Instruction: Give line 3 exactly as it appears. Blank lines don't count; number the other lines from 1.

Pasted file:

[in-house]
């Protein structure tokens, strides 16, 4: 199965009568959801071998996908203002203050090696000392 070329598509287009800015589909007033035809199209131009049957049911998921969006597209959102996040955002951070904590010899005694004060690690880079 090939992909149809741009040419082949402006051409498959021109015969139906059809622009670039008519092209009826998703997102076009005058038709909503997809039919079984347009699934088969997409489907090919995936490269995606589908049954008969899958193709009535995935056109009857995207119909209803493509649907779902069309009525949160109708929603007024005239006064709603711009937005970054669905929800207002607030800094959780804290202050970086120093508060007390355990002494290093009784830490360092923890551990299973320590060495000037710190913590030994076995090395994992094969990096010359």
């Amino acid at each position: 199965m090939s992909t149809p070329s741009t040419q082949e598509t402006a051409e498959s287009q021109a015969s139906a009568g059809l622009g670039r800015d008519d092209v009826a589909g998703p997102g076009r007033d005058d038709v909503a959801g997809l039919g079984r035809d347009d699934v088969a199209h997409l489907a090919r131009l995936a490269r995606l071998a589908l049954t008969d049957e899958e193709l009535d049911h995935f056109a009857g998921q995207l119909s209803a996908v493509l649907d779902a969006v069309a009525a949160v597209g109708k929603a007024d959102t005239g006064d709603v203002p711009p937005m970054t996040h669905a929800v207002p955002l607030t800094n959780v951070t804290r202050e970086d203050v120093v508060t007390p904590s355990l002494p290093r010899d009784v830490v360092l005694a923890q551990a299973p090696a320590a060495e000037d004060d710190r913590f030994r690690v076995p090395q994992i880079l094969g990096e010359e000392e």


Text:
């Amino acid at each position: 199965m090939s992909t149809p070329s741009t040419q082949e598509t402006a051409e498959s287009q021109a015969s139906a009568g059809l622009g670039r800015d008519d092209v009826a589909g998703p997102g076009r007033d005058d038709v909503a959801g997809l039919g079984r035809d347009d699934v088969a199209h997409l489907a090919r131009l995936a490269r995606l071998a589908l049954t008969d049957e899958e193709l009535d049911h995935f056109a009857g998921q995207l119909s209803a996908v493509l649907d779902a969006v069309a009525a949160v597209g109708k929603a007024d959102t005239g006064d709603v203002p711009p937005m970054t996040h669905a929800v207002p955002l607030t800094n959780v951070t804290r202050e970086d203050v120093v508060t007390p904590s355990l002494p290093r010899d009784v830490v360092l005694a923890q551990a299973p090696a320590a060495e000037d004060d710190r913590f030994r690690v076995p090395q994992i880079l094969g990096e010359e000392e």